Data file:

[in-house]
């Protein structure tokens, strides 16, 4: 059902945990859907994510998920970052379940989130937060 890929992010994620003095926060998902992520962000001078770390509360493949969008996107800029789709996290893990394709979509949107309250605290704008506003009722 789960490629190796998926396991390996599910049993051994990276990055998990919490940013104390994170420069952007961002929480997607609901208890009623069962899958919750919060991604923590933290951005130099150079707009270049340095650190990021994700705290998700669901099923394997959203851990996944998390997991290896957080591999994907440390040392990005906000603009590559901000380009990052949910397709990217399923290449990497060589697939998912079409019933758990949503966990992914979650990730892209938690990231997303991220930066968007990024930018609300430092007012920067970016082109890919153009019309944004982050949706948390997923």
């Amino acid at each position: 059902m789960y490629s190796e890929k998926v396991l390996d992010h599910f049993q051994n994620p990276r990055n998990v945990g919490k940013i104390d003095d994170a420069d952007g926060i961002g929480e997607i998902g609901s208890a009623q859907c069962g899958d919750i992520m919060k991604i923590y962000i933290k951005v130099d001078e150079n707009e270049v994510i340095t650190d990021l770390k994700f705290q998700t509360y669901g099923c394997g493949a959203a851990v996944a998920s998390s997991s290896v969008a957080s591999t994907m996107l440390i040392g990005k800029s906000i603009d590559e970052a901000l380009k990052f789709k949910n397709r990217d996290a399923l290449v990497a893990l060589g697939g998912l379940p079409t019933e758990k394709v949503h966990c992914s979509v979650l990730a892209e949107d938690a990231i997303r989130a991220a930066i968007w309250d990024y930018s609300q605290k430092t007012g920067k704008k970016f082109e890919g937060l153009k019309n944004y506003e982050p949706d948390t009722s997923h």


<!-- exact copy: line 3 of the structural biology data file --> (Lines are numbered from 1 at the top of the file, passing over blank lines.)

């Amino acid at each position: 059902m789960y490629s190796e890929k998926v396991l390996d992010h599910f049993q051994n994620p990276r990055n998990v945990g919490k940013i104390d003095d994170a420069d952007g926060i961002g929480e997607i998902g609901s208890a009623q859907c069962g899958d919750i992520m919060k991604i923590y962000i933290k951005v130099d001078e150079n707009e270049v994510i340095t650190d990021l770390k994700f705290q998700t509360y669901g099923c394997g493949a959203a851990v996944a998920s998390s997991s290896v969008a957080s591999t994907m996107l440390i040392g990005k800029s906000i603009d590559e970052a901000l380009k990052f789709k949910n397709r990217d996290a399923l290449v990497a893990l060589g697939g998912l379940p079409t019933e758990k394709v949503h966990c992914s979509v979650l990730a892209e949107d938690a990231i997303r989130a991220a930066i968007w309250d990024y930018s609300q605290k430092t007012g920067k704008k970016f082109e890919g937060l153009k019309n944004y506003e982050p949706d948390t009722s997923h």